Obama Tells Central Command Troops America Will Lead
By Jim Garamone
DoD News, Defense Media Activity
WASHINGTON, Sept. 17, 2014 In the fight against the Islamic State in Syria and the Levant, America will lead the right way, President Barack Obama told service members at MacDill Air Force Base, Florida, today.
President Barack Obama is flanked by Defense Secretary Chuck Hagel and Army Gen. Lloyd J. Austin III, commander of U.S. Central Command, as he prepares to address troops at MacDill Air Force Base, Fla., Sept. 17, 2014. DoD photo from video
(Click photo for screen-resolution image);high-resolution image available.
Obama and Defense Secretary Chuck Hagel received a briefing from U.S. Central Command commander Army Gen. Lloyd J. Austin III detailing the fight against the terrorist group in Iraq and Syria. The president also met with representatives of 40 countries allied in the fight against the militants.
The president thanked the service members for their contributions in 13 years of war, and told them he must call on them again to battle the newest menace in the Middle East. Still, the president stressed that American service members will lead the fight against ISIL, but will not shoulder the entire burden.
“We’re going to degrade and ultimately destroy ISIL through a comprehensive and sustained counterterrorism strategy,” Obama told the troops. “And whether in Iraq or in Syria, these terrorists will learn the same thing that the leaders of al-Qaida already know: We mean what we say. Our reach is long. If you threaten America, you will find no safe haven. We will find you eventually.”
Destroying ISIL is not America’s fight alone, Obama said. The United States military has unique -- and decisive -- capabilities it can bring to the fight, he added, but this does not mean American troops will engage in ground combat. “The American forces that have been deployed to Iraq do not and will not have a combat mission,” the president stated, but rather will advise and assist Iraqi forces.
“As your commander in chief, I will not commit you and the rest of our armed forces to fighting another ground war in Iraq,” he said. “After a decade of massive ground deployments, it is more effective to use our unique capabilities in support of partners on the ground so they can secure their own countries’ futures.”
America will provide air power and air mobility, the president said, and U.S. service members will train and equip partners. “We will lead a broad coalition of countries who have a stake in this fight, because this is not simply America versus ISIL, this is the people of the region fighting against ISIL,” he added. “It is the world rejecting the brutality of ISIL in favor of a better future for our children, and our children’s children.”
In addition to providing capabilities, the United States also will provide leadership, “because in an uncertain world full of breathtaking change, the one constant is American leadership,” the president said.
Effort will be different
But this effort will be different, because America has learned the lessons of the past, Obama said. “We’ve got to do things differently,” he told the troops. “This is why we’ve spent the past several weeks building a coalition to aid in these efforts. And because we’re leading in the right way, more nations are joining us. Overall, more than 40 countries so far have offered assistance to the broad campaign against ISIL.”
Obama said France and the United Kingdom already are aiding the effort, flying missions over Iraq. Others have promised help, he added.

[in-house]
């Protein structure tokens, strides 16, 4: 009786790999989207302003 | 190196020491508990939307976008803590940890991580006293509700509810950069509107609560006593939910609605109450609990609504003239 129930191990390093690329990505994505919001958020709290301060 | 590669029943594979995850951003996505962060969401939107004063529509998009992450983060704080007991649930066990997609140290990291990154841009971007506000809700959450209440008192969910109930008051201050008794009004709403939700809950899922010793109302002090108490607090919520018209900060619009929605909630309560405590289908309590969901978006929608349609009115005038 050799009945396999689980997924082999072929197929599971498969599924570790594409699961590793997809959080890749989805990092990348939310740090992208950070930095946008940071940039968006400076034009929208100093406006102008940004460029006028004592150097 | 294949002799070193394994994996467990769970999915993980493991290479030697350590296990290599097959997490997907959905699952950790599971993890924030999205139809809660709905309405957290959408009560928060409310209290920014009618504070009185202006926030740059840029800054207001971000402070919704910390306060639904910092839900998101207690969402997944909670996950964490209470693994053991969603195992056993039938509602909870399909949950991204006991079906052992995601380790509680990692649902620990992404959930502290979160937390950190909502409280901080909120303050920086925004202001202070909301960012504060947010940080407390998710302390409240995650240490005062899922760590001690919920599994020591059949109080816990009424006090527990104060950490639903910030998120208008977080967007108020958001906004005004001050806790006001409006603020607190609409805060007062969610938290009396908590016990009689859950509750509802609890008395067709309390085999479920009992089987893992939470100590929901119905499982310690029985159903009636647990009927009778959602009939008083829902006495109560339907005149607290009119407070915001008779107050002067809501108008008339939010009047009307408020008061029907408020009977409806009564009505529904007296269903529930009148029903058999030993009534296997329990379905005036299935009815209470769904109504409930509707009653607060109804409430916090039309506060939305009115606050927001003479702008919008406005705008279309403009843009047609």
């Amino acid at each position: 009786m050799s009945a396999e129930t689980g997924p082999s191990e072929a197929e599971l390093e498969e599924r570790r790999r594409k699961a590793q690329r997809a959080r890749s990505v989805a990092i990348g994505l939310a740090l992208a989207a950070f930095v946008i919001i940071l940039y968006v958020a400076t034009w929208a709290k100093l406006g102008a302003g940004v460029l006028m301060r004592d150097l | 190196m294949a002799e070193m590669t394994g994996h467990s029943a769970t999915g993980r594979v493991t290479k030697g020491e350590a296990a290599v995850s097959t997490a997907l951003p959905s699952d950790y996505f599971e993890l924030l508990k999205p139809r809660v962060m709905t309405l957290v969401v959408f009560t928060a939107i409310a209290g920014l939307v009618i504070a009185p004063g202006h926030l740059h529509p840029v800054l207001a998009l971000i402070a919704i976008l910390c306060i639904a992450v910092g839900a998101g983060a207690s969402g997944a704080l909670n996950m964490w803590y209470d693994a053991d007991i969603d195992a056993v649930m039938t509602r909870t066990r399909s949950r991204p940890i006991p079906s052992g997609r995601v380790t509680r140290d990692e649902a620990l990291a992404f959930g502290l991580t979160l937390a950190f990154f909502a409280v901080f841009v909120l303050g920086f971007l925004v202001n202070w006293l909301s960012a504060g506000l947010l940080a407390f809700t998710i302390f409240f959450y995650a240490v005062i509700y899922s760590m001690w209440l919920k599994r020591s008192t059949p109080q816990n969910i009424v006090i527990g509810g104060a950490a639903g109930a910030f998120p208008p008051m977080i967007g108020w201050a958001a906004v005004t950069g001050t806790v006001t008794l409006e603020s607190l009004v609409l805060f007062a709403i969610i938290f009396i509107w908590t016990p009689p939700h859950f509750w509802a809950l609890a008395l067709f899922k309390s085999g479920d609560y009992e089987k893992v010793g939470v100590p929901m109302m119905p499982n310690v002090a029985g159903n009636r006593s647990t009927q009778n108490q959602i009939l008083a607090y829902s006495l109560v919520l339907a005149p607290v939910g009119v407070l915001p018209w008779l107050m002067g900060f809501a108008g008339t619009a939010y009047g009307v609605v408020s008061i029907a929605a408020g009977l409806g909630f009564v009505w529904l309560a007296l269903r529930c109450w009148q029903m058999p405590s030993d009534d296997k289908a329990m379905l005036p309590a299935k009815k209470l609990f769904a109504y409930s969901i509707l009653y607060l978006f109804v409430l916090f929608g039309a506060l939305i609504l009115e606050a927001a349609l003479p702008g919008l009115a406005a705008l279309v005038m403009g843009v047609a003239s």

Other nations will support the forces fighting ISIL terrorists on the ground, Obama said. Saudi Arabia has agreed to host efforts to train and equip Syrian opposition forces, he noted, while Australia and Canada will send military advisors to Iraq. German paratroopers will offer training.
Still other nations have helped in resupplying arms and equipment to forces in Iraq, including the Kurdish Peshmerga, the president said.
“Arab nations have agreed to strengthen their support for Iraq’s new government and to do their part in all the aspects of the fight against ISIL,” Obama said. “And our partners will help to cut off ISIL funding, and gather intelligence, and stem the flow of foreign fighters into and out of the Middle East.”
Finally, almost 30 nations have helped with humanitarian relief to help innocent civilians ISIL has driven from their homes and villages.
“In a world that’s more crowded and more connected, it is America that has the unique capability to mobilize against an organization like ISIL,” he said. It is also why the world turns to America when another threat -- this time from the pathogen Ebola in Africa -- threatens.
Who do they call?
“That’s the story across the board,” Obama said. “If there is a hurricane, if there is a typhoon, if there is some sort of crisis, if there is an earthquake, if there’s a need for a rescue mission, when the world is threatened, when the world needs help, it calls on America. Even the countries that complain about America, when they need help, who do they call? They call us. And then America calls on you.”
The president said the world asks a lot of American service members. But that is because of the U.S. military is one of the few organizations in the world with the expertise, knowledge, reach, equipment and agility to accomplish these diverse and challenging missions, he explained.
“Even when it seems like our politics is just dividing us, I want you to remember that when it comes to supporting you and your families, the American people stand united. We support you,” he said. “We are proud of you. We are in awe of your skill and your service. Only 1 percent of Americans may wear the uniform and shoulder the weight of special responsibilities that you do, but 100 percent of Americans need to support you and your families -- 100 percent.”
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